Rod Paige, the Education Secretary
Established the Commission on Opportunity in athletics in mid 2002. COA as the commission is abbreviated is tasked with ensuring fairness for all athletes in college by finding ways of better enforcement and increased opportunities for the beneficiaries. COA’s main purpose was to gather information, have it analyzed and get input from the public with the aim of making the application of Federal Standards used in ensuring that men and women, Boys together with girls have equal opportunity and their involvement in athletics.
In the COA’s management was Cynthia Cooper together with Ted Leland who served with Rod Paige as co-chairs. Cynthia, a former player with the Houston Comets, coached WNBA’s Phoenix Mercury and was a member of the women’s basketball team in the 1988 and 1992 Olympics. Leland is Stanford University’s athletics director.
COA held 4 meeting in town halls in San Diego, Atlanta, Colorado Springs and Chicago. The aim of these meetings was to give the public a chance to put across their comments on Title IX at that time, in the past and the future. The beginning of 2003 saw the commission give its final report. In the report were 23 recommendations to the Education Secretary. Many of the recommendations were unanimous but the controversial ones saw an 8-5 vote pass them. The controversial votes were dealing with the compliance of athletes with no scholarship to 1st prong test together with the allowance of interest surveys for 3rd prong test compliance determination. Rod Paige however, declared that he would only consider the votes that were unanimously passed. These required the Education Department to:
* Show its continued and unwavering support to ensure that boys and girls, women plus men have equal opportunity.
* Ensure uniform enforcement of the statute across the US.
* Ensure that each of the 3 tests that governed compliance to the statute had equal weighting.
* Make sure that schools appreciate that the Education Department was not for the idea of cutting teams so as to adhere to the statute (Title IX, 2008).
Patsy T. Mink principally authored the education act that guarantees all people equal opportunity to education. The Act which was formulated in 1972 was formerly known as the Title IX of the Education Amendments and it generally states that nobody should be prevented from enjoying the benefits of a given education program or a given activity that has financial assistance from the Federal government based on their sex. Title IX greatest impact has been on athletics at both high school and college level although the original statute did not refer to athletics. The statute has a broad coverage from educational activities, complaints because of discrimination in math, science education, other academic life aspects for instance ability to use dormitory and other health care facilities. The same state is applicable to activities like cheer leaders, clubs and school bands, which are non-sport activities. The statute’s requirements however exempt sororities together with social fraternities like Girl Scouts, Boy Scouts and Boys State together with Girls State, which are specific to gender (Title IX, 2008).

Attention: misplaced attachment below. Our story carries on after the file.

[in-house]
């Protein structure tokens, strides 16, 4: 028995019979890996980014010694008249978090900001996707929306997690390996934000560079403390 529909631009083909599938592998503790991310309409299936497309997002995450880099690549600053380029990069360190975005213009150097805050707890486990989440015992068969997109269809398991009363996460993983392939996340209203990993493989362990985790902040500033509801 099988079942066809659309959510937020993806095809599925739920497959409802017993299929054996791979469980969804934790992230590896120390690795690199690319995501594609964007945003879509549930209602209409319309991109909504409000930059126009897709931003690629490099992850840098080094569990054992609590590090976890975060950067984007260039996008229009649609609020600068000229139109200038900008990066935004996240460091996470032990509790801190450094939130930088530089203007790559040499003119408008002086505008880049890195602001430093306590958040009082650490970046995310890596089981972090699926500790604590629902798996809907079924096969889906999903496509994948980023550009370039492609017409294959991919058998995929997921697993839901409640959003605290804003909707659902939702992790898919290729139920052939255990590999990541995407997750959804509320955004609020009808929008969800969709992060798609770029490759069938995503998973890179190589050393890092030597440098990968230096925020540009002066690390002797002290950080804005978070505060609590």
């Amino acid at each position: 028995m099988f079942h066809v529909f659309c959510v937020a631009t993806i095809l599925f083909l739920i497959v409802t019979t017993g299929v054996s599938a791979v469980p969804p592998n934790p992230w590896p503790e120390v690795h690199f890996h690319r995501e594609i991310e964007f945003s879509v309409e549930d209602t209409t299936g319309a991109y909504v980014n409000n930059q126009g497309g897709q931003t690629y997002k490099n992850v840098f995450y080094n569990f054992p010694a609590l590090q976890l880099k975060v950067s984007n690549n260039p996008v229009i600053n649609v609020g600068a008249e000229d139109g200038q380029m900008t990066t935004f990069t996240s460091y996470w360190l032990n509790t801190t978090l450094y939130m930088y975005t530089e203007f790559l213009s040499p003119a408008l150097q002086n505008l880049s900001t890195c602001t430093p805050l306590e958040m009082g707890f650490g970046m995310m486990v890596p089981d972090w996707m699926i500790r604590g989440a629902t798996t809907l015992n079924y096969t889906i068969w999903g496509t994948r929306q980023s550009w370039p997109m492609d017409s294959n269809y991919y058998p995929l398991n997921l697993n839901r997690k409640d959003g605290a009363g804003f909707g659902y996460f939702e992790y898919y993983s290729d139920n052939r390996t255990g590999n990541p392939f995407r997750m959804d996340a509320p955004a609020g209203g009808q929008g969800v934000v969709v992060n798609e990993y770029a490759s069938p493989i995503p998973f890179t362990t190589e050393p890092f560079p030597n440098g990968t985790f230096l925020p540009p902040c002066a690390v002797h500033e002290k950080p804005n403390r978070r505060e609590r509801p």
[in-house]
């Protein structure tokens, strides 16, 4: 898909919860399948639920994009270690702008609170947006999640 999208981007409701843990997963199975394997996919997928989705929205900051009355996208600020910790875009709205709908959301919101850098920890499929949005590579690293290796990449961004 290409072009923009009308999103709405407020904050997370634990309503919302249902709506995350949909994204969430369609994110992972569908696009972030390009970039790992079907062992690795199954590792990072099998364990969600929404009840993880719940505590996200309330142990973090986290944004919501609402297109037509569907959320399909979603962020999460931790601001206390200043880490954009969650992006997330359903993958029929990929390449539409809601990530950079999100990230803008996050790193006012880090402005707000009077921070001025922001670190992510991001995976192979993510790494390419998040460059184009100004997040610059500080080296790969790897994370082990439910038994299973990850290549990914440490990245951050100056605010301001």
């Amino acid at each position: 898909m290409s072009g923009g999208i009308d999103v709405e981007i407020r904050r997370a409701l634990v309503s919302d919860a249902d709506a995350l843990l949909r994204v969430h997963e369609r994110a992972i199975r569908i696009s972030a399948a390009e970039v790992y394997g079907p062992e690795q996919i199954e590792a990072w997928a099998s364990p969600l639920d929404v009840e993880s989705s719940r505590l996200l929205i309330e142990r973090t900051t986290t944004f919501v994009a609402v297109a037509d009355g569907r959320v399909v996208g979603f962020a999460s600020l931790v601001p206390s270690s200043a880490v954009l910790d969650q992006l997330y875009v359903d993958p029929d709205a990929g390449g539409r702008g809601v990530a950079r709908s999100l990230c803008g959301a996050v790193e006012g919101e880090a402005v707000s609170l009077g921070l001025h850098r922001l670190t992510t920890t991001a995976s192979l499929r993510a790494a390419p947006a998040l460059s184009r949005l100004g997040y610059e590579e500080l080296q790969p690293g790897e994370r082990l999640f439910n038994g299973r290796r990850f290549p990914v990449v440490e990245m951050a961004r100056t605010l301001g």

The administration under Jimmy Carter came up with an interpretation of the statute when the Health, Education and Welfare Department came up with a “3 prong test” of compliance for institutions in the late 70’s. The three prongs are as shown below:
* 1st prong-that athletic opportunities provided be in proportion to the number of students enrolled or
* 2nd prong- exhibit increased athletic opportunities for the sex that is under represented or
* 3rd prong- the underrepresented sex interest together with ability should be accommodated wholly and effectively.
To demonstrate adherence to Title IX any institution that is a beneficiary of federal funds should show compliance with any of the three prongs (Title IX, 2008).
The Federal Government has issued new guidelines regarding the implementation of Title IX. Title IX has made it possible for increased women participation in sports but the new guidelines have allowed schools to reduce athletic opportunities if they find out from Internet surveys that the students are uninterested.
However, critics have been quick to point out that these new guidelines have significantly weakened the law that has been in place for the last 33 years, which had outlawed discrimination based on sex in schools that were recipients of federal funds.
According to the new guidelines, the Education Department has allowed schools to show that they are offering opportunities by asking the students to fill a form over the Internet to show their interest in sports. The schools are free to notify the students of a survey through e-mail. In the event that the surveys get few responses, the schools can still go a head and use the limited responses to argue against the formation of new teams in a given sport of the gender that is not properly represented. On its part the Department of Education agreed to the fact that response level may be low but continued to state that that will be interpreted as disinterest by the gender in question.